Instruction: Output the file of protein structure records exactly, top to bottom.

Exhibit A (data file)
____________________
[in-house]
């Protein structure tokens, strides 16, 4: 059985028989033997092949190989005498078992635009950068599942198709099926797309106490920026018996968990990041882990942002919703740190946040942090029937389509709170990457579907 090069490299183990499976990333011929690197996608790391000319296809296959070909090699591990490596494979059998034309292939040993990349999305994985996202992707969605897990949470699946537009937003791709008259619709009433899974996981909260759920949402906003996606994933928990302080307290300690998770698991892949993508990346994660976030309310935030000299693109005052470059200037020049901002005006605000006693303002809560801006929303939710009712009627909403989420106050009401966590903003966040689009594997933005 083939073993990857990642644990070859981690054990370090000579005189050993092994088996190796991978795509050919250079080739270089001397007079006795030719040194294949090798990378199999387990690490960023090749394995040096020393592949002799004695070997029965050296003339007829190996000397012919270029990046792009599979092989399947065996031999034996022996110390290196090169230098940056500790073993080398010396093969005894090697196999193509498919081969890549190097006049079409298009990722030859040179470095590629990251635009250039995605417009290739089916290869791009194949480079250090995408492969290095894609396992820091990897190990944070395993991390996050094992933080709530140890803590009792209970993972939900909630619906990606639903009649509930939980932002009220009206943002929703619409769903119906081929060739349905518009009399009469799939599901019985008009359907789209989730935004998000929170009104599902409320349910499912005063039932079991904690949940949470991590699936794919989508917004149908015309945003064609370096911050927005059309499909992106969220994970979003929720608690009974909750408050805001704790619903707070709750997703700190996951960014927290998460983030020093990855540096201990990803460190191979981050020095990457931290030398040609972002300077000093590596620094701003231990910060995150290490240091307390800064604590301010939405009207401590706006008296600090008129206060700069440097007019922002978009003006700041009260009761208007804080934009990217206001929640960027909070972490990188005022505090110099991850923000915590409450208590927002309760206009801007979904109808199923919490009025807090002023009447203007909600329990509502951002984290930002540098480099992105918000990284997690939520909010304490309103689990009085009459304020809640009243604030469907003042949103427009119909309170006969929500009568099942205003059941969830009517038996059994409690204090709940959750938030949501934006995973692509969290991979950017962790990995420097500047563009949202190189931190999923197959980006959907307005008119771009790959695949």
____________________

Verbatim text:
[in-house]
């Protein structure tokens, strides 16, 4: 059985028989033997092949190989005498078992635009950068599942198709099926797309106490920026018996968990990041882990942002919703740190946040942090029937389509709170990457579907 090069490299183990499976990333011929690197996608790391000319296809296959070909090699591990490596494979059998034309292939040993990349999305994985996202992707969605897990949470699946537009937003791709008259619709009433899974996981909260759920949402906003996606994933928990302080307290300690998770698991892949993508990346994660976030309310935030000299693109005052470059200037020049901002005006605000006693303002809560801006929303939710009712009627909403989420106050009401966590903003966040689009594997933005 083939073993990857990642644990070859981690054990370090000579005189050993092994088996190796991978795509050919250079080739270089001397007079006795030719040194294949090798990378199999387990690490960023090749394995040096020393592949002799004695070997029965050296003339007829190996000397012919270029990046792009599979092989399947065996031999034996022996110390290196090169230098940056500790073993080398010396093969005894090697196999193509498919081969890549190097006049079409298009990722030859040179470095590629990251635009250039995605417009290739089916290869791009194949480079250090995408492969290095894609396992820091990897190990944070395993991390996050094992933080709530140890803590009792209970993972939900909630619906990606639903009649509930939980932002009220009206943002929703619409769903119906081929060739349905518009009399009469799939599901019985008009359907789209989730935004998000929170009104599902409320349910499912005063039932079991904690949940949470991590699936794919989508917004149908015309945003064609370096911050927005059309499909992106969220994970979003929720608690009974909750408050805001704790619903707070709750997703700190996951960014927290998460983030020093990855540096201990990803460190191979981050020095990457931290030398040609972002300077000093590596620094701003231990910060995150290490240091307390800064604590301010939405009207401590706006008296600090008129206060700069440097007019922002978009003006700041009260009761208007804080934009990217206001929640960027909070972490990188005022505090110099991850923000915590409450208590927002309760206009801007979904109808199923919490009025807090002023009447203007909600329990509502951002984290930002540098480099992105918000990284997690939520909010304490309103689990009085009459304020809640009243604030469907003042949103427009119909309170006969929500009568099942205003059941969830009517038996059994409690204090709940959750938030949501934006995973692509969290991979950017962790990995420097500047563009949202190189931190999923197959980006959907307005008119771009790959695949």